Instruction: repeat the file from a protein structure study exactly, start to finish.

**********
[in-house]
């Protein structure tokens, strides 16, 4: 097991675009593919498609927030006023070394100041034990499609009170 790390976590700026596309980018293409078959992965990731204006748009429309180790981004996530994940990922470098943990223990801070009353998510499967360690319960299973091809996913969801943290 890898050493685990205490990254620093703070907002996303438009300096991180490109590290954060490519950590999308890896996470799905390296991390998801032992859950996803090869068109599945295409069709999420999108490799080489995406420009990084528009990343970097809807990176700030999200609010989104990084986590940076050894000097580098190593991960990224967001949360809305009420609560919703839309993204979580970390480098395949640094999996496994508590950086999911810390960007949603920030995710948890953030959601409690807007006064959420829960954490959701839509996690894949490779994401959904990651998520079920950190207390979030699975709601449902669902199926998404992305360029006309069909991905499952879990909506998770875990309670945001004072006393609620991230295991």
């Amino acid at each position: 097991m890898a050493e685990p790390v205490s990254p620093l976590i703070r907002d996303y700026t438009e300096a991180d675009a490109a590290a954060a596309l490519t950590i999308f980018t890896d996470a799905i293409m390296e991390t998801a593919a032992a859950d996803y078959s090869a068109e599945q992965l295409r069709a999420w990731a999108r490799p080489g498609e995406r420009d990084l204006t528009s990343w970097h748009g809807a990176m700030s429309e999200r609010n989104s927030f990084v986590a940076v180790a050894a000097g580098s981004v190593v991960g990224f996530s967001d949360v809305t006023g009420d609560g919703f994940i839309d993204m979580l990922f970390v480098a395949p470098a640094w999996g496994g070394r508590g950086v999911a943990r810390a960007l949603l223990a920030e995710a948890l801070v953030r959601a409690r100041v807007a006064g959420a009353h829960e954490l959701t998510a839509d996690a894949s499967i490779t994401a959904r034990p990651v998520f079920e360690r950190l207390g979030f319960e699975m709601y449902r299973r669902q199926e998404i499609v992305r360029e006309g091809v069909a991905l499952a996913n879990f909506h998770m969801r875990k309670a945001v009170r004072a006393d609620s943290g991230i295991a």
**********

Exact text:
[in-house]
């Protein structure tokens, strides 16, 4: 097991675009593919498609927030006023070394100041034990499609009170 790390976590700026596309980018293409078959992965990731204006748009429309180790981004996530994940990922470098943990223990801070009353998510499967360690319960299973091809996913969801943290 890898050493685990205490990254620093703070907002996303438009300096991180490109590290954060490519950590999308890896996470799905390296991390998801032992859950996803090869068109599945295409069709999420999108490799080489995406420009990084528009990343970097809807990176700030999200609010989104990084986590940076050894000097580098190593991960990224967001949360809305009420609560919703839309993204979580970390480098395949640094999996496994508590950086999911810390960007949603920030995710948890953030959601409690807007006064959420829960954490959701839509996690894949490779994401959904990651998520079920950190207390979030699975709601449902669902199926998404992305360029006309069909991905499952879990909506998770875990309670945001004072006393609620991230295991």
């Amino acid at each position: 097991m890898a050493e685990p790390v205490s990254p620093l976590i703070r907002d996303y700026t438009e300096a991180d675009a490109a590290a954060a596309l490519t950590i999308f980018t890896d996470a799905i293409m390296e991390t998801a593919a032992a859950d996803y078959s090869a068109e599945q992965l295409r069709a999420w990731a999108r490799p080489g498609e995406r420009d990084l204006t528009s990343w970097h748009g809807a990176m700030s429309e999200r609010n989104s927030f990084v986590a940076v180790a050894a000097g580098s981004v190593v991960g990224f996530s967001d949360v809305t006023g009420d609560g919703f994940i839309d993204m979580l990922f970390v480098a395949p470098a640094w999996g496994g070394r508590g950086v999911a943990r810390a960007l949603l223990a920030e995710a948890l801070v953030r959601a409690r100041v807007a006064g959420a009353h829960e954490l959701t998510a839509d996690a894949s499967i490779t994401a959904r034990p990651v998520f079920e360690r950190l207390g979030f319960e699975m709601y449902r299973r669902q199926e998404i499609v992305r360029e006309g091809v069909a991905l499952a996913n879990f909506h998770m969801r875990k309670a945001v009170r004072a006393d609620s943290g991230i295991a």